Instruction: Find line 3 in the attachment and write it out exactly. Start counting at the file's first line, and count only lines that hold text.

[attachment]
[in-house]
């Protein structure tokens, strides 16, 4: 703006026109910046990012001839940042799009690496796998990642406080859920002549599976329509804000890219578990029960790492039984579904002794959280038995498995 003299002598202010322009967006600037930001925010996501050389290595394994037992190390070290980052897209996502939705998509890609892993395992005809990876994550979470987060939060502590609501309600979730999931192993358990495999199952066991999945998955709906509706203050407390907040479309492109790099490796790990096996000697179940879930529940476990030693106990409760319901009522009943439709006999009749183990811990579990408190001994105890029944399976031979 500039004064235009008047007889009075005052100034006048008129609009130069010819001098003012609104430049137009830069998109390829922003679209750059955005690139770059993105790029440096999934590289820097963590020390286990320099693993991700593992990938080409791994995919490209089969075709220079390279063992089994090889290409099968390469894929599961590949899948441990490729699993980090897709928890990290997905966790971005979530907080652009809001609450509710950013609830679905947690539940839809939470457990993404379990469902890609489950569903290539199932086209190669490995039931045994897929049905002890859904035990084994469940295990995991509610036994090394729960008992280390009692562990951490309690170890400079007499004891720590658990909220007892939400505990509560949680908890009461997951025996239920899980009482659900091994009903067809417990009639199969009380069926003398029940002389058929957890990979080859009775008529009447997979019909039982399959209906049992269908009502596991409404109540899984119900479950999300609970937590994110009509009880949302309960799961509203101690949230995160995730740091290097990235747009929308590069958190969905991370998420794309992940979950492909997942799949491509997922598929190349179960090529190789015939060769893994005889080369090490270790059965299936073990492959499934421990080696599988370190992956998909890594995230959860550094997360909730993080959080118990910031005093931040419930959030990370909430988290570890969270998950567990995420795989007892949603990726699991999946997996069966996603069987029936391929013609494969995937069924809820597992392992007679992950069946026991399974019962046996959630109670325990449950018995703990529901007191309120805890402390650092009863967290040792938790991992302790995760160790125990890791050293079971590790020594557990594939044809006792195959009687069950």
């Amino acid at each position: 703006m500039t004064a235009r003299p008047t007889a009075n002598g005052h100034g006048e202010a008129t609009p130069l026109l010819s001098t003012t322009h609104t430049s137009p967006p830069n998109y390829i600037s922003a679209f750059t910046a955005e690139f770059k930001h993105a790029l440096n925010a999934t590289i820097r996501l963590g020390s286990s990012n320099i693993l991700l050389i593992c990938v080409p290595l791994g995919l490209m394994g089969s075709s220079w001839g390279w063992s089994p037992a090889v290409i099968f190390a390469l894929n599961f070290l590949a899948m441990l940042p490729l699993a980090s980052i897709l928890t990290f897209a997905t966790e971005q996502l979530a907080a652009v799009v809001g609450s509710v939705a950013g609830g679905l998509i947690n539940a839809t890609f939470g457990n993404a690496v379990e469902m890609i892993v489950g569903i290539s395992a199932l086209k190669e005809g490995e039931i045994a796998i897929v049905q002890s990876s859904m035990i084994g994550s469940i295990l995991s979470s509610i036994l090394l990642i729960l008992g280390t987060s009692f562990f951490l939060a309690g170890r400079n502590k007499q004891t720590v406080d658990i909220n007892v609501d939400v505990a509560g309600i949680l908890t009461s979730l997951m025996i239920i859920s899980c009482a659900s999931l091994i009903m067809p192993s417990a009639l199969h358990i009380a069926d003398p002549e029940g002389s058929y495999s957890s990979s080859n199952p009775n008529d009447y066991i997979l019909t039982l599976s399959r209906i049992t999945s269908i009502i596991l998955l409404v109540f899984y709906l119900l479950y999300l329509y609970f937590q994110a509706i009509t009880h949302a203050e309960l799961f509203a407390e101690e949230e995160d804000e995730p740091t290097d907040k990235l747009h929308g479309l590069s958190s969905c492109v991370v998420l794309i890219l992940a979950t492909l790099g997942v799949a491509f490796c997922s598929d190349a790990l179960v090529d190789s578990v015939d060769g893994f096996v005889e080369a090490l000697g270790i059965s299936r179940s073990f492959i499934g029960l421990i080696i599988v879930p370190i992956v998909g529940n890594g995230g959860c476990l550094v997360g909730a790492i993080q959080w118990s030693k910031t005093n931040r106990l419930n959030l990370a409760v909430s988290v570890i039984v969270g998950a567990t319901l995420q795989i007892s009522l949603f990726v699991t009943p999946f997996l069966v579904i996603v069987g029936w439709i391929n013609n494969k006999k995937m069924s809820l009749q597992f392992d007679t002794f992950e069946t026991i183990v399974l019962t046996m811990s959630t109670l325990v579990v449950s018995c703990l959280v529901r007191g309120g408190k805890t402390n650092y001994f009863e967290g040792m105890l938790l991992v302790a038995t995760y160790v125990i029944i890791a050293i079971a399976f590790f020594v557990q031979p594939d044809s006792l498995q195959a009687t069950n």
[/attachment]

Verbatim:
């Amino acid at each position: 703006m500039t004064a235009r003299p008047t007889a009075n002598g005052h100034g006048e202010a008129t609009p130069l026109l010819s001098t003012t322009h609104t430049s137009p967006p830069n998109y390829i600037s922003a679209f750059t910046a955005e690139f770059k930001h993105a790029l440096n925010a999934t590289i820097r996501l963590g020390s286990s990012n320099i693993l991700l050389i593992c990938v080409p290595l791994g995919l490209m394994g089969s075709s220079w001839g390279w063992s089994p037992a090889v290409i099968f190390a390469l894929n599961f070290l590949a899948m441990l940042p490729l699993a980090s980052i897709l928890t990290f897209a997905t966790e971005q996502l979530a907080a652009v799009v809001g609450s509710v939705a950013g609830g679905l998509i947690n539940a839809t890609f939470g457990n993404a690496v379990e469902m890609i892993v489950g569903i290539s395992a199932l086209k190669e005809g490995e039931i045994a796998i897929v049905q002890s990876s859904m035990i084994g994550s469940i295990l995991s979470s509610i036994l090394l990642i729960l008992g280390t987060s009692f562990f951490l939060a309690g170890r400079n502590k007499q004891t720590v406080d658990i909220n007892v609501d939400v505990a509560g309600i949680l908890t009461s979730l997951m025996i239920i859920s899980c009482a659900s999931l091994i009903m067809p192993s417990a009639l199969h358990i009380a069926d003398p002549e029940g002389s058929y495999s957890s990979s080859n199952p009775n008529d009447y066991i997979l019909t039982l599976s399959r209906i049992t999945s269908i009502i596991l998955l409404v109540f899984y709906l119900l479950y999300l329509y609970f937590q994110a509706i009509t009880h949302a203050e309960l799961f509203a407390e101690e949230e995160d804000e995730p740091t290097d907040k990235l747009h929308g479309l590069s958190s969905c492109v991370v998420l794309i890219l992940a979950t492909l790099g997942v799949a491509f490796c997922s598929d190349a790990l179960v090529d190789s578990v015939d060769g893994f096996v005889e080369a090490l000697g270790i059965s299936r179940s073990f492959i499934g029960l421990i080696i599988v879930p370190i992956v998909g529940n890594g995230g959860c476990l550094v997360g909730a790492i993080q959080w118990s030693k910031t005093n931040r106990l419930n959030l990370a409760v909430s988290v570890i039984v969270g998950a567990t319901l995420q795989i007892s009522l949603f990726v699991t009943p999946f997996l069966v579904i996603v069987g029936w439709i391929n013609n494969k006999k995937m069924s809820l009749q597992f392992d007679t002794f992950e069946t026991i183990v399974l019962t046996m811990s959630t109670l325990v579990v449950s018995c703990l959280v529901r007191g309120g408190k805890t402390n650092y001994f009863e967290g040792m105890l938790l991992v302790a038995t995760y160790v125990i029944i890791a050293i079971a399976f590790f020594v557990q031979p594939d044809s006792l498995q195959a009687t069950n």